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Puppet film ‘Lessons Learned’ – what now?

By A.L. Adams
June 25, 2014
Culture, Featured, Media

A line down the block? Present.

Cos-players in elf ears? Check.

A Portland Mercury preview, hastily echoed by a near-identical Portland Monthly post? Copy that.

We may have overhyped it, but who could blame us? Hollywood Theatre’s premiere of Lessons Learned was practically Nerd Christmas.

The entire puppet cast from Toby Froud's "Lessons Learned" greeted fans in the Hollywood Theatre lobby Saturday. L to R: Digby, Boy, Grandfather, Time, Fate

The entire puppet cast from Toby Froud’s “Lessons Learned” greeted fans in the Hollywood Theatre lobby Saturday.
L to R: Digby, Boy, Grandfather, Time, Fate

This was our first glimpse of the first movie from Toby Froud, the son of Brian and Wendy Froud, co-creators of the cult puppet classic The Dark Crystal. Already long-famous for his infant role beside David Bowie in another of his parents’ projects, Jim Henson’s The Labyrinth, Toby now lives in Hillsboro, sculpting for LAIKA’s BoxTrolls. But last year, Heather Henson—Jim Henson’s daughter—approached him with a question: Would he like to make his own puppet movie?

“I said ‘yes!'” quipped Froud at a post-film talkback, “then realized I’d said ‘yes…'”

But for anyone wishing a new Dark Crystal would materialize out of practically nowhere (more specifically, the warehouse Froud’s crew rented on Columbia Boulevard) … in retrospect, the numbers never promised any such wonder. Only three months of building and shooting, $53,000 in Kickstarter funds, and five puppets yielded just 15 minutes of footage. Compare that to The Dark Crystal, whose hero Jen doesn’t even embark on his quest until the 14-minute mark, after we’ve already seen at least seven sets and nearly 30 puppets (including insects and birds) … and clearly, Crystal-caliber storytelling wasn’t in the stars …

… or at least not yet.

“I’d like this to be the first in a series,” explained Froud, thrilled by the turnout. “And yes, I hope to do a feature film again some day.”

The good news is, if someone brings the money, Froud’s already got the magic. Even in its short runtime, Lessons manages to show the next-gen puppeteer’s grasp of his parents’ style, which he attributes to “being a huge fan of his parents” and “Growing up in England … in a house with granite walls three feet thick that were knobbly and dusty. There’s a history that’s there, and you can feel it. It’s become ingrained.” Froud even has a secret weapon for the worn-in look: “I like to have four buckets of brown, blue, green, and milky water on hand, to just throw on everything! Once it looks like a piece of moldy bread, it’s all good.”

Slapdash as that sounds, Lessons‘ craft is brilliantly acute. Close-ups of character faces are at least on par with, and possibly surpass, those in Crystal. The grandfather’s wrinkles are convincingly humanoid yet fit his gnomish face; the boy is more elfish yet resembles the old man; the puppets’ twitching ears, agile brows and blinking shiny black eyes move as naturally and intricately as their mouths, timed on a dime by the dream team of puppeteers who bring them to life. Veteran puppeteer William Todd-Jones, who reportedly dangled the infant Toby on a wire on Labyrinth‘s “Escher set,” maneuvered Lessons‘ boy puppet. Muppets alum David Skelly hammed it up with bumbling servant character Digby (“We couldn’t use a lot of what he did because it was too funny,” admitted Froud), and local LAIKA/Tears of Joy long-timer Lance Woolen handled Grandfather.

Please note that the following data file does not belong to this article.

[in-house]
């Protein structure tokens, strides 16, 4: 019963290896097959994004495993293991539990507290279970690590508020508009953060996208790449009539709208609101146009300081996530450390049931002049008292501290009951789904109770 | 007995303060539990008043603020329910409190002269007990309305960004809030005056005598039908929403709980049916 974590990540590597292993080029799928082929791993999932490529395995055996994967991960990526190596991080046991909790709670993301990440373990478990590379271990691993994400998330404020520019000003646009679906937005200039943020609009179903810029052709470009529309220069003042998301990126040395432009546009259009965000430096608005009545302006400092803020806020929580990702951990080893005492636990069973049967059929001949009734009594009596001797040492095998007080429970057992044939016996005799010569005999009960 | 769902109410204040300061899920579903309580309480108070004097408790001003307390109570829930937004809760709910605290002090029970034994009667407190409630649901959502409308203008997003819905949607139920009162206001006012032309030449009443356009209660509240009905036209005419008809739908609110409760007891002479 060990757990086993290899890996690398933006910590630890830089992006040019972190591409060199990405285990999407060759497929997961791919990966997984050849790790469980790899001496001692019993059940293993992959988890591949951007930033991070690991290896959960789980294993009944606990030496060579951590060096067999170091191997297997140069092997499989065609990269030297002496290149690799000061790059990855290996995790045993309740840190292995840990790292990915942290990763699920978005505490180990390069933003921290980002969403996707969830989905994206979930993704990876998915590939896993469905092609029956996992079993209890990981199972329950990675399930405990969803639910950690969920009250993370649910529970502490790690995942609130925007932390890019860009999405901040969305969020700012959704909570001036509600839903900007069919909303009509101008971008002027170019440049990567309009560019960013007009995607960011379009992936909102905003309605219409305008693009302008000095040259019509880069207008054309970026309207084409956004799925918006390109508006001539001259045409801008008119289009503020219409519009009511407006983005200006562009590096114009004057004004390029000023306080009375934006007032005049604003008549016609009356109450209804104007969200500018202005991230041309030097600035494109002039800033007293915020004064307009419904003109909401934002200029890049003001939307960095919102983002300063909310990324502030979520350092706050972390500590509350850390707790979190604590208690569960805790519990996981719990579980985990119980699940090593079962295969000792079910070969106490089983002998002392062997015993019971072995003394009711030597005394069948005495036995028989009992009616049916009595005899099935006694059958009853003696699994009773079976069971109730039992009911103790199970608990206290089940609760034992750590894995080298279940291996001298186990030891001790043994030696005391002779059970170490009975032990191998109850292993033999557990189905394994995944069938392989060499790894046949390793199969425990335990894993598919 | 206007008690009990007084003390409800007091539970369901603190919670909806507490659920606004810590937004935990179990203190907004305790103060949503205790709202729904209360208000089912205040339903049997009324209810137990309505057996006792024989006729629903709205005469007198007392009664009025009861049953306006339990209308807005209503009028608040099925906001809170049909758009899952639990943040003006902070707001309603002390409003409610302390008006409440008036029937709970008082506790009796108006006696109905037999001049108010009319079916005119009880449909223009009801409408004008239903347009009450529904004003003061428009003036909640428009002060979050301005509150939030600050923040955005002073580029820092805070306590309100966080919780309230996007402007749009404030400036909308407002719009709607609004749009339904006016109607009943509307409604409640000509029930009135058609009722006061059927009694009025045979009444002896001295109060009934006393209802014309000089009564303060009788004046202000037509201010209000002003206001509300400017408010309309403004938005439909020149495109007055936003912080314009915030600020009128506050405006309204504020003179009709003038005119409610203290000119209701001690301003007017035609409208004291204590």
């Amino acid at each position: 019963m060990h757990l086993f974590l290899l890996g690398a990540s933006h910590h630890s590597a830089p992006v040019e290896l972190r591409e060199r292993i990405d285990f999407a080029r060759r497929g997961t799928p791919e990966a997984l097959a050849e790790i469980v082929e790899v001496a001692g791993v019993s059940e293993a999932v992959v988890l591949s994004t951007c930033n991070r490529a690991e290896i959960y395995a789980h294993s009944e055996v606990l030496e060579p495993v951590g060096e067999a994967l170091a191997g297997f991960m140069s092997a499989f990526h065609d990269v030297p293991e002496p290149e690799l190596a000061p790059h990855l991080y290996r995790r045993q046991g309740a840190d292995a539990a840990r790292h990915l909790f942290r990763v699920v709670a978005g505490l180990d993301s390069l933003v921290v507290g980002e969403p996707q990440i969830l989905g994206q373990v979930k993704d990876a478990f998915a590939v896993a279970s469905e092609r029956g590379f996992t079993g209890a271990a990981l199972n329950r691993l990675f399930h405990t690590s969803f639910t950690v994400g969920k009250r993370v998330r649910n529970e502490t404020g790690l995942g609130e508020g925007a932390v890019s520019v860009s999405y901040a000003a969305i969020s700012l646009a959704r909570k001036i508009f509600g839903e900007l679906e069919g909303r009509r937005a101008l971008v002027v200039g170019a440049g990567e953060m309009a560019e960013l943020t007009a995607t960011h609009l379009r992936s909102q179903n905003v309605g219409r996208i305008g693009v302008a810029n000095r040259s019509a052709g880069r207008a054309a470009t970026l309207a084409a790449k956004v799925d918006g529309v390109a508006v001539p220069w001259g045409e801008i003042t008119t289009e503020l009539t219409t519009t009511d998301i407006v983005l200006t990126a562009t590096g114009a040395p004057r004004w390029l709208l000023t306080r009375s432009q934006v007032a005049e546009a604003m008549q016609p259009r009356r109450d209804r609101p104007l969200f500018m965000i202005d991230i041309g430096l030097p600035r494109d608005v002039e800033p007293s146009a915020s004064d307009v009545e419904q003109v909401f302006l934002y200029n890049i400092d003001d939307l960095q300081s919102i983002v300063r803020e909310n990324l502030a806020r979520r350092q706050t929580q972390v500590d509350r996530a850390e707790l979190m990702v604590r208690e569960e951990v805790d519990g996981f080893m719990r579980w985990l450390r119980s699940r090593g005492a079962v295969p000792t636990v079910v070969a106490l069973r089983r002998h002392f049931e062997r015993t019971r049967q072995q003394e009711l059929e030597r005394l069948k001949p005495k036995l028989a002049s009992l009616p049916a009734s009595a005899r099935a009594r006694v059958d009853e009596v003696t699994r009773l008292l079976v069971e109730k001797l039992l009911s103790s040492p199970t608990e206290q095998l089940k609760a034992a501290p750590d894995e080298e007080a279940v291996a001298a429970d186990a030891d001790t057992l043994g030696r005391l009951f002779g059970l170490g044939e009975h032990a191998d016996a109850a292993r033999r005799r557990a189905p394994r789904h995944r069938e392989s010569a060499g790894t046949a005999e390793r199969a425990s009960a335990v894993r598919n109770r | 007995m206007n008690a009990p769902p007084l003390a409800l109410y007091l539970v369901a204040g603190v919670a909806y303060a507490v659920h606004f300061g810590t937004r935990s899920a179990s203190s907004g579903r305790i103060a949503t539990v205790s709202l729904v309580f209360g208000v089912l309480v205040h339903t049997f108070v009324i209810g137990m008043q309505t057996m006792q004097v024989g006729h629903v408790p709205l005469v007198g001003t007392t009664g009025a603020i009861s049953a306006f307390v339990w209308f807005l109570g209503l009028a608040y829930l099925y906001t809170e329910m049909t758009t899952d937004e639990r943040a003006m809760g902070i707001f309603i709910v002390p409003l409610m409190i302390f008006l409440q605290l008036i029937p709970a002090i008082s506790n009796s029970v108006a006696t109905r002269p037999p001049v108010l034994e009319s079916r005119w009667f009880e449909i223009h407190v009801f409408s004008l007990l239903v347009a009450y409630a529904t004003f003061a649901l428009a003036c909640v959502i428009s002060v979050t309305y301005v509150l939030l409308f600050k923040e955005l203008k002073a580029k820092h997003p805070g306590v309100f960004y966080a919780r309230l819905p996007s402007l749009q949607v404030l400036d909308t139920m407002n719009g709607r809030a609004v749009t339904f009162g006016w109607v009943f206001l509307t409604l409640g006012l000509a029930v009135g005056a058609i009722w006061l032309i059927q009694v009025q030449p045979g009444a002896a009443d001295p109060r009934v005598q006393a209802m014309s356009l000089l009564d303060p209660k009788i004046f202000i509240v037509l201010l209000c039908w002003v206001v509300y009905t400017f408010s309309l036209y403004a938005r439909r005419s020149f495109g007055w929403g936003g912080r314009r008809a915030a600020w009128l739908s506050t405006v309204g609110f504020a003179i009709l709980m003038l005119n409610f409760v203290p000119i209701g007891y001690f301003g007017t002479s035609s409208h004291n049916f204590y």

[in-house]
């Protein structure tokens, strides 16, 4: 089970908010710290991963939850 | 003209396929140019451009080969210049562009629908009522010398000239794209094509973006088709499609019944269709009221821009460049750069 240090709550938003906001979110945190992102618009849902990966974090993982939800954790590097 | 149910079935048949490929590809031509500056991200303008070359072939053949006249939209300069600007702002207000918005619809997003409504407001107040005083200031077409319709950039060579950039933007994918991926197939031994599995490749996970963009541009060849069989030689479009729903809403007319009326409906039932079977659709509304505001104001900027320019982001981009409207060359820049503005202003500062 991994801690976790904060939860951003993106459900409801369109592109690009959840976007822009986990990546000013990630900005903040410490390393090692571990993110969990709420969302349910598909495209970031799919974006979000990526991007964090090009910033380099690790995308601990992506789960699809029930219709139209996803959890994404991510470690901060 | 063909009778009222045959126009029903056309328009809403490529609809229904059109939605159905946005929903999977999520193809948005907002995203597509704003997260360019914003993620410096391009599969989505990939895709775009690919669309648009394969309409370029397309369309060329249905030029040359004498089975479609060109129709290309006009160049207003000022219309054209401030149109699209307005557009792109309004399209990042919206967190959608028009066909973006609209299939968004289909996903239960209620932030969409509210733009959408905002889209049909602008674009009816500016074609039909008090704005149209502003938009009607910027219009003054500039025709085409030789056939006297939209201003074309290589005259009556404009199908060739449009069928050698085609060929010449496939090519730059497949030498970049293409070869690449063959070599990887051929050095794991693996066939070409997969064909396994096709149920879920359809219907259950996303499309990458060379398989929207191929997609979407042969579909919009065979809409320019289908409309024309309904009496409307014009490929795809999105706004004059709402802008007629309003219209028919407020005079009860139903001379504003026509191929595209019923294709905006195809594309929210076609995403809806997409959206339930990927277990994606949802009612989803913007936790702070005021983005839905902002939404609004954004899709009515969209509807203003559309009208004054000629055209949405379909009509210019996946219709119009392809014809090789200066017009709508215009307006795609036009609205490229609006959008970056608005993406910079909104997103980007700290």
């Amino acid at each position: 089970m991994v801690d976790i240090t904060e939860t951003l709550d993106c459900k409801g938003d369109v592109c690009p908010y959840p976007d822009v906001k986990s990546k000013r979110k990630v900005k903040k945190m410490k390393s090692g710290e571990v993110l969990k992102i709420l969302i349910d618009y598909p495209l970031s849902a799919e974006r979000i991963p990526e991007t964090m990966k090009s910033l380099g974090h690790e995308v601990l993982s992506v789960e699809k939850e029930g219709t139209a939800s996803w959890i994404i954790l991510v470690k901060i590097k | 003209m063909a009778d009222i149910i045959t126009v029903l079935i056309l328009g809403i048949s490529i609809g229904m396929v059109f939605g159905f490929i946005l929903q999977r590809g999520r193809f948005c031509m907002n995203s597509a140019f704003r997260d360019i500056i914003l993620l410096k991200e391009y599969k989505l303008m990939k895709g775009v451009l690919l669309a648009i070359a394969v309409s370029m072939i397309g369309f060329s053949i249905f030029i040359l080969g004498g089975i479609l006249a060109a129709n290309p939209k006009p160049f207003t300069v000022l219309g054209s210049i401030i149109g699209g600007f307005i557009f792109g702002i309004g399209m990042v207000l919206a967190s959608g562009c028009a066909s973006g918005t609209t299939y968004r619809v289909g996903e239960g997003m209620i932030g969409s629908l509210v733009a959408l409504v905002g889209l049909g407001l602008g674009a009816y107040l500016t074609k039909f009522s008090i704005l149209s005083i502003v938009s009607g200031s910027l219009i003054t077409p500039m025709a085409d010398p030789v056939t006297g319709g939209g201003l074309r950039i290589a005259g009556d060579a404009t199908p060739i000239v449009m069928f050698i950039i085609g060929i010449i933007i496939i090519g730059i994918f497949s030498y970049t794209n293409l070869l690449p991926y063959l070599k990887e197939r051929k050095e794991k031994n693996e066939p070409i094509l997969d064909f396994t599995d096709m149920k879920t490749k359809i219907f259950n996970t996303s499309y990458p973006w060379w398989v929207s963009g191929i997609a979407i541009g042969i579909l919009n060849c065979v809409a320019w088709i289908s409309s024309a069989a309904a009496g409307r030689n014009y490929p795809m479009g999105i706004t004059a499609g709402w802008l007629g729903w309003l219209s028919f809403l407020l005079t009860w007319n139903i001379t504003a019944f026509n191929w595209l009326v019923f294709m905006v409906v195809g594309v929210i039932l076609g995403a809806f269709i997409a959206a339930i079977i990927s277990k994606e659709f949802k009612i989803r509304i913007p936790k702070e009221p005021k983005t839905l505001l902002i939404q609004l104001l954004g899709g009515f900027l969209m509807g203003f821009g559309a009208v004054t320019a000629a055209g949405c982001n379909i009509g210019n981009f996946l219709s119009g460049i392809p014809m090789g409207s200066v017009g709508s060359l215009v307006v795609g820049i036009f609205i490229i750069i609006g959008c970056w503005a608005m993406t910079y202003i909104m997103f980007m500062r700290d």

The music, too, complements the story; it’s ghostly, Gregorian and Celtic, with rumbles of bodhran and eerie harmonic ahhs. But Froud seems to already be questioning one of his sound-editing choices: purposely distorting the Fate and Time characters’ voices so their words can’t be deciphered by the viewer. “I’ll post what they say,” he promised bewildered fans Saturday, explaining that the inaudibility was a plot point: “The boy’s not supposed to be able to understand them yet; he’s too young.” However, since Grandfather never quite clarifies that fact for his grandson, audiences may be left wondering whether their hearing has failed them. Hopefully in future edits, the otherworldly characters will remain a little difficult to understand, but not impossible.

Lessons‘ sets are naturally less epic than Labyrinth or Crystal … but not by the margin you might expect. Details don’t abound, but Froud’s attention to them is fastidious: Grandfather’s shelves are stocked with intriguing knicknacks; the Lessons Learned “fileroom” is rich with texture and variety. In a particularly inspired shot, a puddle on the floor swallows up a tiny galleon. When the boy enters the disorienting dream-world where he confronts the characters of Time and Fate, the goblinish king and elaborate, scary spider perch atop wonderfully ancient, crumbling pillars rising out of a bank of gray fog. A likely a compromise where more architecture wasn’t feasible, the fog and pillars manage to uphold an elegant scene. The much-beloved “Froudian” aesthetic is in place; now Froud just needs the freedom to further embellish and elaborate.

Time is money, and puppet magic requires both, but Froud phrases his challenge another way: “I want to keep the momentum and the standard of it going.”

Momentum? Great turnout.

Standard? Great short.

It would seem all systems are go.

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